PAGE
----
Geology

The Church Stretton area includes some of the most fascinating geology within the British Isles, situated as it is astride the famous Church Stretton Fault, and with some of the oldest rocks in England, over 560 million years old, forming the well-known hills either side of the valley.

Raindrops captured forever?

The sandstone of the Long Mynd as well as the surrounding volcanic hills, bear witness to eruptions, raging rivers, seashell depositions as well as what was thought to be imprints of raindrops from passing rain showers some 565 million years ago. The geology round Church Stretton is complex and fascinating, with some of the oldest rocks in England coming together in one place (11 out of the 13).

In 2011, Dr Alex Liu from Cambridge University and Professor Martin Brasier from Oxford University, examined the "raindrops" under a special microscope and discovered that they were not raindrops at all but were 'beltanellaformis minutiae', the very first life forms on the planet, right here on the Long Mynd. More information can be found in the National Trust's exhibition in the tearoom of its Carding Mill Valley premises west of the Shrewsbury road. 

58The rocks of the Longmynd on the west of the town, and also those which make up the Stretton Hills to the east, were formed during the ancient Precambrian period. Plate Tectonics now shows us that during the late Precambrian period around 566 million years ago the Shropshire area along with the whole of southern Britain lay close to the Antarctic Circle at around latitude 60 degrees south of the equator. Shropshire lay under a shallow sea in which volcanic islands erupted large amounts of the volcanic lava and ash and earthquakes formed major faults in the Earth's crust, the largest of which was later to become the famous Church Stretton Fault.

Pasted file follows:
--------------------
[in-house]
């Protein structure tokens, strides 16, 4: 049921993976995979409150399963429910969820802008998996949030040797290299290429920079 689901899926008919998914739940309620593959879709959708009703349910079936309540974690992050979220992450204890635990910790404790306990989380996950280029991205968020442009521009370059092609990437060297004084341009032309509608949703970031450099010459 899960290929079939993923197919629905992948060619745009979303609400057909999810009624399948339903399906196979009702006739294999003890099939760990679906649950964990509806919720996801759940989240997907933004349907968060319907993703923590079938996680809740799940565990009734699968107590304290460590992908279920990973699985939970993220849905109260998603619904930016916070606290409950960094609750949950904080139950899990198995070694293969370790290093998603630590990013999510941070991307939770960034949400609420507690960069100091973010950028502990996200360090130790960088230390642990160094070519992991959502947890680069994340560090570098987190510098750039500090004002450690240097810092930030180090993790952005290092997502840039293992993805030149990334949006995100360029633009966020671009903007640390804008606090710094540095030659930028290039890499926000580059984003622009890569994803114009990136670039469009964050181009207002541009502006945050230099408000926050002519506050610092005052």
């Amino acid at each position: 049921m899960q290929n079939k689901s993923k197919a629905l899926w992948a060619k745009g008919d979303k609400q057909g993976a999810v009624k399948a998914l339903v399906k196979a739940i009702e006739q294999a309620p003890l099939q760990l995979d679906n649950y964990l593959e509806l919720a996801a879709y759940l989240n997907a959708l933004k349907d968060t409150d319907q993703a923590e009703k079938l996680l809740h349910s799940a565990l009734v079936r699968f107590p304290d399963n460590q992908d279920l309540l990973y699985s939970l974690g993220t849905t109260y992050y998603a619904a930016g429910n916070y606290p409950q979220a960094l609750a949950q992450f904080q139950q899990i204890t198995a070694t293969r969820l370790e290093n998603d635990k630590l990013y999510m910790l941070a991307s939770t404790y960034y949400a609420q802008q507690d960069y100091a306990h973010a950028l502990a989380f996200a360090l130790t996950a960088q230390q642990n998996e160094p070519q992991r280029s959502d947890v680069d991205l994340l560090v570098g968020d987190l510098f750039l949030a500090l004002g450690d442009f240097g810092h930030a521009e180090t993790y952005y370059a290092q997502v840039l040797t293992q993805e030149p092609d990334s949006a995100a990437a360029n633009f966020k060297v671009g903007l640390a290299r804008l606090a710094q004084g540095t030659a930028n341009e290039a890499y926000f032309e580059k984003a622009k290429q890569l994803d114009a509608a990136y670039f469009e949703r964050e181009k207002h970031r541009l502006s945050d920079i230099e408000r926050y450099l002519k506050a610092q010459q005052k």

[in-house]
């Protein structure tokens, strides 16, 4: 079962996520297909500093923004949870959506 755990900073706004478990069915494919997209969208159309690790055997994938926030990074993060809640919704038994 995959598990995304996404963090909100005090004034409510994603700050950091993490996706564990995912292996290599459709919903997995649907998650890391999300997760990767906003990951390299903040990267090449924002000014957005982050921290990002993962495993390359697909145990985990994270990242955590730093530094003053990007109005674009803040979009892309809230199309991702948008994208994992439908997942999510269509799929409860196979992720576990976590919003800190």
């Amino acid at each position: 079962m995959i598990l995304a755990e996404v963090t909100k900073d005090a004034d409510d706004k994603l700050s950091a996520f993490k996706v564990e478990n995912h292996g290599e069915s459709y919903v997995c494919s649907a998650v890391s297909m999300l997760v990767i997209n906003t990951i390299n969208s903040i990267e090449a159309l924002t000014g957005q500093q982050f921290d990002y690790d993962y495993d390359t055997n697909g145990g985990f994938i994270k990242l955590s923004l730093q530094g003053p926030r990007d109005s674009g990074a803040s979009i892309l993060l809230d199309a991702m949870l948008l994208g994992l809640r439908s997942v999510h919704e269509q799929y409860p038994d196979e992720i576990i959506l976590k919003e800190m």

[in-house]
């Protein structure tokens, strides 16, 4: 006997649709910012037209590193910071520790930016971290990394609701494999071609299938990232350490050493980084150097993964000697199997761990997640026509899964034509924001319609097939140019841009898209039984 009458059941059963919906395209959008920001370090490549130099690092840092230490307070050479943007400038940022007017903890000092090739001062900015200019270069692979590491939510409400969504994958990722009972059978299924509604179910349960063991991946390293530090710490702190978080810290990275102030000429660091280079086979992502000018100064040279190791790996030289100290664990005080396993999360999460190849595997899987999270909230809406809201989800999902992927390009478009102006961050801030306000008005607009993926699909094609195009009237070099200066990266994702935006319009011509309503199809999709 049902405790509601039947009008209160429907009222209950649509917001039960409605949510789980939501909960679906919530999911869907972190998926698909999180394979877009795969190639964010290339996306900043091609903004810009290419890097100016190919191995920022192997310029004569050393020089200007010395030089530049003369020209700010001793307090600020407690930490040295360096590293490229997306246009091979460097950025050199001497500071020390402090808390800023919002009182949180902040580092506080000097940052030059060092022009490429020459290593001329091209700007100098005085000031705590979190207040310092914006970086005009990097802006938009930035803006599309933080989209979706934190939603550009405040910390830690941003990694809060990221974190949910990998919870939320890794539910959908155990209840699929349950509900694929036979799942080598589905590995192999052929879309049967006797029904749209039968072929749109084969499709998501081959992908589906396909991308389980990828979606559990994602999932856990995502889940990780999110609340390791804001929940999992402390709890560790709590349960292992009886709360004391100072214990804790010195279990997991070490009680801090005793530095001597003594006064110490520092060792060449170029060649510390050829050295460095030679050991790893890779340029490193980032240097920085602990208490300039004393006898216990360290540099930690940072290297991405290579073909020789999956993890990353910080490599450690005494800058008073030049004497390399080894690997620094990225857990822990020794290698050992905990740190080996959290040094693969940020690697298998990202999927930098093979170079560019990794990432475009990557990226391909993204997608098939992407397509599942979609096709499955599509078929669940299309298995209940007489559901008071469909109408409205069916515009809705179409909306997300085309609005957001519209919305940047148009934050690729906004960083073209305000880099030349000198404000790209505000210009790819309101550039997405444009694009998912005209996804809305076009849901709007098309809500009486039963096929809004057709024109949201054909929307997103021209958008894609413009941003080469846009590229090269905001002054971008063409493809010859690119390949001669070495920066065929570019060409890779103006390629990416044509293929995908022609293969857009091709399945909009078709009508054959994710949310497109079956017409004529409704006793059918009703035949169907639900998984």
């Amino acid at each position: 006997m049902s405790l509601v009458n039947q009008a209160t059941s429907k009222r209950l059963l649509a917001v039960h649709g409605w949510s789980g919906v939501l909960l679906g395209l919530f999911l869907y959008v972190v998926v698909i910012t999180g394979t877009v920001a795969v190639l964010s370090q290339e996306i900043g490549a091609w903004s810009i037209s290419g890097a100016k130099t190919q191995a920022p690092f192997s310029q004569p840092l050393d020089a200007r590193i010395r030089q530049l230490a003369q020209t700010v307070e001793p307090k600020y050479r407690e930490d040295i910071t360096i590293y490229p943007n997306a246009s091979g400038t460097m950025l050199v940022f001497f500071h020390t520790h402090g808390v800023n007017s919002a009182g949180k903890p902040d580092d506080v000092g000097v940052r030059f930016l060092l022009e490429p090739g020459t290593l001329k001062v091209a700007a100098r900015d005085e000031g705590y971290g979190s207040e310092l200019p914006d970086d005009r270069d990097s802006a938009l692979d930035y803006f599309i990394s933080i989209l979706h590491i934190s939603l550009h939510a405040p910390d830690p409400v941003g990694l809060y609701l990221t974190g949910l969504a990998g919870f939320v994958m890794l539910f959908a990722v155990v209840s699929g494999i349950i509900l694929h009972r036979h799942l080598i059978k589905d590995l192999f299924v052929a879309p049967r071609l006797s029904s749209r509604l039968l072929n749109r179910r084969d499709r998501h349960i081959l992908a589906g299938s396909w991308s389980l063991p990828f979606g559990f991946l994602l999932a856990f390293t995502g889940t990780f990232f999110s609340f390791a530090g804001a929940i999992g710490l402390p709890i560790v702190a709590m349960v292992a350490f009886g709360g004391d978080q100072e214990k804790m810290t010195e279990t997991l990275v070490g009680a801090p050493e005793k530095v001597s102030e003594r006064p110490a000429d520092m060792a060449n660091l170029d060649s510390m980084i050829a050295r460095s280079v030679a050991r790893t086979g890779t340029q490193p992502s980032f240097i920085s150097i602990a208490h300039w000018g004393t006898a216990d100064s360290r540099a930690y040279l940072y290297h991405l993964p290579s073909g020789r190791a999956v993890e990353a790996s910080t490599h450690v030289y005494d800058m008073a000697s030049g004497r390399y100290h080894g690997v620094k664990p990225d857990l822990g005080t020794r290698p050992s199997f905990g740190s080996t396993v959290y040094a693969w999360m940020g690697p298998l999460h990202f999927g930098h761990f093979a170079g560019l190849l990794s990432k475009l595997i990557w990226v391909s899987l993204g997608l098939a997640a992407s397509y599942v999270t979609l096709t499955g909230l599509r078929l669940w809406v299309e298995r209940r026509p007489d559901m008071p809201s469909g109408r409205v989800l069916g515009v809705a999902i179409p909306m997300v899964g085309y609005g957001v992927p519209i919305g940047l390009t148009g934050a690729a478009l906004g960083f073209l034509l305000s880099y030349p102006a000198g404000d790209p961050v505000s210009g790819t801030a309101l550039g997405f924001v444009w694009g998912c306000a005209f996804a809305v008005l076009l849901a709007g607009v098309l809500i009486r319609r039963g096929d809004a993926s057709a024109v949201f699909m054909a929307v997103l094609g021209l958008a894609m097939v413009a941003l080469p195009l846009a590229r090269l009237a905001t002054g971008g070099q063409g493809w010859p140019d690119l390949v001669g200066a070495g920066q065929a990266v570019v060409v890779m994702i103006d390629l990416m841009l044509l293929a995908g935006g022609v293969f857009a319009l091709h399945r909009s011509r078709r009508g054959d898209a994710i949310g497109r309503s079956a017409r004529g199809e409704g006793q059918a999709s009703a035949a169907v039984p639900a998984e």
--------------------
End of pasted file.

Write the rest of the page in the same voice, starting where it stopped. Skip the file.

The volcanic lavas and ashes now form the Stretton Hills to the east of the Church Stretton valley including the hills of Caer Caradoc, the Lawley and Ragleth Hill, as well as the famous Wrekin further to the north east. At the same time as the lavas and ashes were being erupted sediments were being laid down in shallow seas nearby and these sediments were later hardened to form the obvious layered sedimentary rocks, mainly sandstones and shales, of the Longmynd. After formation of the sedimentary rocks of the Longmynd and the lavas and ashes of the Stretton Hills the area was subjected to violent earth movements which folded up the rocks and arranged the sedimentary rocks in steeply inclined layers which can be seen in the sides of the deep valleys of the Longmynd .

During the succeeding geological periods of time the Church Stretton area was for many millions of years under the sea or uplifted as land, but always moving steadily north due to continental drift. During the Silurian period around 420 million years ago the famous limestones of Wenlock Edge were formed as tropical coral reefs when Shropshire lay very close to the equator. Although Wenlock Edge is some distance away to the east of Church Stretton some of the limestones can be found in the Church Stretton valley having been pushed down into the valley along the Church Stretton Fault.

The Church Stretton valley started to form around 50 million years ago as uplift of Shropshire was followed by erosion in a sub-tropical climate along the Church Stretton Fault. During more recent geological times the Church Stretton valley was occupied by the ice sheet which spread down from the Irish Sea area around 20,000 years ago. The Longmynd itself was not covered by ice but almost certainly had permanent snow fields. During the melting of the ice and snow fields sheets vast amounts of melt waters cuts the deep valleys of the eastern Longmynd such as Cardingmill Valley and Ashes Hollow.

The floor of the Church Stretton valley is occupied by sands, gravels and clay much of which was eroded away from the slopes the Longmynd and deposited by melt waters in the valley. Happily, earthquakes are rare events along the Church Stretton fault today, but in 1990 an earthquake along the nearby Pontesford-Linley Fault registered 5.2 on the Richter scale.